Coeliac disease

Coeliac disease is a disorder of the small intestine caused by an autoimmune response to wheat gluten and to similar proteins found in barley, rye and oats.

The disease eliciting factor is the gluten molecule, or more specifically its alcohol-soluble fraction, gliadin. It causes damage to the small intestine which prevents the body taking up many of the nutrients that it needs from food.

The condition is widely misdiagnosed or goes unrecognised. By definition the disease is characterised by gastrointestinal complications but many people present with out any GI symptoms.

A diagnosis is made by blood screening for either antigliadin or endomysial and transglutaminase antibodies. This preliminary diagnosis is then confirmed by biopsy.

The anti-gliadin test identifies an immune response to gluten, while
the anti-endomysial and transglutaminase screening identifies an auto-immune activity.

The distinction needs to be drawn between coeliac disease and gluten sensitivity as this may not necessarily manifest as CD in the classical sense. Also someone who has been avoiding gluten in there diet would test negative to CD blood screening.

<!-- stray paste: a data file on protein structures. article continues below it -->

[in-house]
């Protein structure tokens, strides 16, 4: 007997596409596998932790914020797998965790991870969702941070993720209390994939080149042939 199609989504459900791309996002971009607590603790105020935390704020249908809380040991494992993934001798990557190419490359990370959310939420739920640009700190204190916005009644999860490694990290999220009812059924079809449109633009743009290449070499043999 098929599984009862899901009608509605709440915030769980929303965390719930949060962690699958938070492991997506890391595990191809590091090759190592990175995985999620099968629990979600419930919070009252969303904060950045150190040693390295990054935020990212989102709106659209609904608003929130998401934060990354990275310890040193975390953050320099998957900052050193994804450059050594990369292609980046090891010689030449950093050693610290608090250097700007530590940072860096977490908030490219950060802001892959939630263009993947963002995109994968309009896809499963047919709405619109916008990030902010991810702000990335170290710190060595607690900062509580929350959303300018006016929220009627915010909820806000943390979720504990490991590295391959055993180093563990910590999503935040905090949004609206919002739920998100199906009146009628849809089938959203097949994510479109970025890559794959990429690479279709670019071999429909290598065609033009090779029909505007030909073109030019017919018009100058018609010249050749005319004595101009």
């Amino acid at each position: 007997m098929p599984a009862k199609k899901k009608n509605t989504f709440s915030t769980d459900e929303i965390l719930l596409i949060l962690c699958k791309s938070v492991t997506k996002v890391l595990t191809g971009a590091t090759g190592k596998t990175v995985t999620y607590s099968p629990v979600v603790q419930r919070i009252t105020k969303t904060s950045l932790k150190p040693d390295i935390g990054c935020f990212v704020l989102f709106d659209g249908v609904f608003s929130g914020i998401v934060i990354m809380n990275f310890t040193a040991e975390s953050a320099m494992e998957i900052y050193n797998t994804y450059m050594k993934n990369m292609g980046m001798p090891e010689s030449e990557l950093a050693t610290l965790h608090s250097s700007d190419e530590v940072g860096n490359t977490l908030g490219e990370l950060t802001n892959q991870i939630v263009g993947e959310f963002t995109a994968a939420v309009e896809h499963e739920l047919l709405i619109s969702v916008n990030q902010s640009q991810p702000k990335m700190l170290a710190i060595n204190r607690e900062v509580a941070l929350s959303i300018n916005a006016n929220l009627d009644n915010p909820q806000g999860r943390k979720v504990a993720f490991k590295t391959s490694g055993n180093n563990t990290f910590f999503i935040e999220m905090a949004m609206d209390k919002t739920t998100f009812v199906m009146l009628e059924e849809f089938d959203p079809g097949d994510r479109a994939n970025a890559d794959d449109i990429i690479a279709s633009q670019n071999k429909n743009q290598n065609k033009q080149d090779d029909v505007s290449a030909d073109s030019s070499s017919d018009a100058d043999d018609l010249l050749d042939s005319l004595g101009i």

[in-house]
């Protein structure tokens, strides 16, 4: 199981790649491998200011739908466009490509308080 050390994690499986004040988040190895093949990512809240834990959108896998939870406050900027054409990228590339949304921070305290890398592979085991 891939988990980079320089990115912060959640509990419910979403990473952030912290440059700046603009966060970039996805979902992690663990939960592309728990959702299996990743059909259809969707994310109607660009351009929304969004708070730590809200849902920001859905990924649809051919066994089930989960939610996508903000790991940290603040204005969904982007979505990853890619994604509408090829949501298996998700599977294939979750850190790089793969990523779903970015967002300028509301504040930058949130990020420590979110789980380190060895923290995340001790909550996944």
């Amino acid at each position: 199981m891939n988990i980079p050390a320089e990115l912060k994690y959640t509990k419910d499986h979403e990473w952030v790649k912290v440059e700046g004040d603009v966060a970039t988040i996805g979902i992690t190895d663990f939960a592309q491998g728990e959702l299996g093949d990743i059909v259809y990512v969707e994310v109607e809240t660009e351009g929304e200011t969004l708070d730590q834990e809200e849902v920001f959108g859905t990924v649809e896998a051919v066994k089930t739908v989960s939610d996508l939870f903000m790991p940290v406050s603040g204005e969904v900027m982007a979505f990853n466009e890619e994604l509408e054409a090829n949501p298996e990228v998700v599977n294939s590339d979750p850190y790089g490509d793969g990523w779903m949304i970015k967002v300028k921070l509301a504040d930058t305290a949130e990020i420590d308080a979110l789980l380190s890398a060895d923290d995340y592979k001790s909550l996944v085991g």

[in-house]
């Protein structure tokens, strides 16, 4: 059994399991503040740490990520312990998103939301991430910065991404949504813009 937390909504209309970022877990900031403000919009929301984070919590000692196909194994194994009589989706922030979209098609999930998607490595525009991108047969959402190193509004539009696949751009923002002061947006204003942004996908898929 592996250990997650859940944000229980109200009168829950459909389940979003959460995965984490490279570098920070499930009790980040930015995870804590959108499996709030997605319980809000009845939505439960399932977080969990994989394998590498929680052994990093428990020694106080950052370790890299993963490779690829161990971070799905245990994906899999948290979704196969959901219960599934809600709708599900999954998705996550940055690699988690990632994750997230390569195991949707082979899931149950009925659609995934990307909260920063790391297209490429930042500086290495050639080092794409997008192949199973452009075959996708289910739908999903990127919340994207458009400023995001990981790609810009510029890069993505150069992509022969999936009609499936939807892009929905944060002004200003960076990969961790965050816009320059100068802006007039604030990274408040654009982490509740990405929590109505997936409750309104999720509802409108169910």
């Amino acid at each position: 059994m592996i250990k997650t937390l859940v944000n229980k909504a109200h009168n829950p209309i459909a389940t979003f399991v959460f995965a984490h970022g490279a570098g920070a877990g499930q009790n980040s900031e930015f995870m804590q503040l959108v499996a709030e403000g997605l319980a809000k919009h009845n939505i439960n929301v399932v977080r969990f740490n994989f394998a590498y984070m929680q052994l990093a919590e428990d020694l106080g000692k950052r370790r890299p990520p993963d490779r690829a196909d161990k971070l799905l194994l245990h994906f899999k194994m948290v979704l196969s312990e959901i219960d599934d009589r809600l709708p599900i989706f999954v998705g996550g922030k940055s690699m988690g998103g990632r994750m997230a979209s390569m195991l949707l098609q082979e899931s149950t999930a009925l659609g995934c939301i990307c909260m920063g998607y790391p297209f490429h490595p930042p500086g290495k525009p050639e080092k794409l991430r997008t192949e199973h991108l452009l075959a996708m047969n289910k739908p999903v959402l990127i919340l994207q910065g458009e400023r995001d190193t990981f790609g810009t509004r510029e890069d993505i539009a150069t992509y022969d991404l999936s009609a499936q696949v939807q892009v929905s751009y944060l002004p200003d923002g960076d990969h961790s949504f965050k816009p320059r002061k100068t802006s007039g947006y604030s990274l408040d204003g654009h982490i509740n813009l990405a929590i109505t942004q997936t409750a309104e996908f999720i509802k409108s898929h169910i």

Coeliac disease has a clear genetic predisposition. There is a 10% prevalence of the disease among first degree relatives.

Classic presentation would be diarrhoea, exaggerated weight loss, enteropathy with crypts in the intestinal villi.
Elevated anti-gliadin or endomysial and transglutaminase anti-bodies. Often the patient is thin, pale/anaemic, pot bellied with abdominal discomfort, feeling unwell and fatigued.

This can be difficult to determine in a young child who may just present as being a little pale, listless, irritable with a tendency to loose bowel motions and a slightly bloated tummy.

An important associated disorder of coeliac disease is Dermatitis Herpeiformis, which
manifests in the form of an intensely itchy skin rash distinguished by the formation of small papules or blisters. These lesions are often symmetrically distributed over the elbows, knees, buttocks, scalp, neck, shoulders or sacral regions.
There is evidence that the changes in the intestinal mucosa and immunological findings are the same as those found in coeliac disease. However it is not a condition for self diagnosis as these lesions can be confused with many other conditions.

Treatment is usually complete abstinence from gluten containing cereals (use rice instead) and improvement can often be seen within 2-3 weeks.
If this proves to be successful, the additional use of carefully designed supplements, which include probiotic cultures and proteases,can make the management of this condition attainable without being overly

There has been some debate over whether oats can be tolerated by people diagnosed with CD. It appears that the gluten in wheat is likely to be more problematic than the gluten in oats, but is best assessed on an individual basis.

It is also likely that the gluten in wheat varieties used to make pasta is less reactive than the gluten in wheat varieties used to make bread.